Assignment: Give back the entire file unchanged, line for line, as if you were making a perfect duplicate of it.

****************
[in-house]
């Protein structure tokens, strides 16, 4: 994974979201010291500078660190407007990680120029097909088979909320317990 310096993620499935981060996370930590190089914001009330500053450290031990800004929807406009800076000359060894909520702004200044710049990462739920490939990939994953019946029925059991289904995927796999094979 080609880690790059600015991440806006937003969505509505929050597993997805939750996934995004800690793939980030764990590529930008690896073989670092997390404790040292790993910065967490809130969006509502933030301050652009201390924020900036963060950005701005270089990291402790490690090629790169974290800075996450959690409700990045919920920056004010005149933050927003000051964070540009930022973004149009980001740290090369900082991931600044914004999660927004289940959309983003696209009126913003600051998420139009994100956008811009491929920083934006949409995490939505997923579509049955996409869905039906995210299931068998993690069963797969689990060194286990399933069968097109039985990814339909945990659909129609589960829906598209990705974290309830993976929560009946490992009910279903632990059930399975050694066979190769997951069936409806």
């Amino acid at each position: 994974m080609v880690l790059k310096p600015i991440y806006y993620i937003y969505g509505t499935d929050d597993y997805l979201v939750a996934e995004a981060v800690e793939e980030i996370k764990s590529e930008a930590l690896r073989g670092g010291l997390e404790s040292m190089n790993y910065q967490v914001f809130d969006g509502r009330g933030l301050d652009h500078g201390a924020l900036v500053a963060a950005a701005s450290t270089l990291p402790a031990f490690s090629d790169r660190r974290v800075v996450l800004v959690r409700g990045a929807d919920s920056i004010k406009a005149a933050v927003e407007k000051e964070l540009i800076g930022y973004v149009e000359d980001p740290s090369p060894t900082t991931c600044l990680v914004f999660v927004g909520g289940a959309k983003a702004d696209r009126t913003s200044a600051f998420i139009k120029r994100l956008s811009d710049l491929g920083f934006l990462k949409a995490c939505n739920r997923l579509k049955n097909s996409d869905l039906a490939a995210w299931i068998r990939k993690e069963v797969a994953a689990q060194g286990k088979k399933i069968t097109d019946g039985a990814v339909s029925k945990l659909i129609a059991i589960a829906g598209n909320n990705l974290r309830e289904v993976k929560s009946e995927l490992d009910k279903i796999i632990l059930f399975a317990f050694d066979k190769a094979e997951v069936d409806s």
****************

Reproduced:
[in-house]
């Protein structure tokens, strides 16, 4: 994974979201010291500078660190407007990680120029097909088979909320317990 310096993620499935981060996370930590190089914001009330500053450290031990800004929807406009800076000359060894909520702004200044710049990462739920490939990939994953019946029925059991289904995927796999094979 080609880690790059600015991440806006937003969505509505929050597993997805939750996934995004800690793939980030764990590529930008690896073989670092997390404790040292790993910065967490809130969006509502933030301050652009201390924020900036963060950005701005270089990291402790490690090629790169974290800075996450959690409700990045919920920056004010005149933050927003000051964070540009930022973004149009980001740290090369900082991931600044914004999660927004289940959309983003696209009126913003600051998420139009994100956008811009491929920083934006949409995490939505997923579509049955996409869905039906995210299931068998993690069963797969689990060194286990399933069968097109039985990814339909945990659909129609589960829906598209990705974290309830993976929560009946490992009910279903632990059930399975050694066979190769997951069936409806």
């Amino acid at each position: 994974m080609v880690l790059k310096p600015i991440y806006y993620i937003y969505g509505t499935d929050d597993y997805l979201v939750a996934e995004a981060v800690e793939e980030i996370k764990s590529e930008a930590l690896r073989g670092g010291l997390e404790s040292m190089n790993y910065q967490v914001f809130d969006g509502r009330g933030l301050d652009h500078g201390a924020l900036v500053a963060a950005a701005s450290t270089l990291p402790a031990f490690s090629d790169r660190r974290v800075v996450l800004v959690r409700g990045a929807d919920s920056i004010k406009a005149a933050v927003e407007k000051e964070l540009i800076g930022y973004v149009e000359d980001p740290s090369p060894t900082t991931c600044l990680v914004f999660v927004g909520g289940a959309k983003a702004d696209r009126t913003s200044a600051f998420i139009k120029r994100l956008s811009d710049l491929g920083f934006l990462k949409a995490c939505n739920r997923l579509k049955n097909s996409d869905l039906a490939a995210w299931i068998r990939k993690e069963v797969a994953a689990q060194g286990k088979k399933i069968t097109d019946g039985a990814v339909s029925k945990l659909i129609a059991i589960a829906g598209n909320n990705l974290r309830e289904v993976k929560s009946e995927l490992d009910k279903i796999i632990l059930f399975a317990f050694d066979k190769a094979e997951v069936d409806s």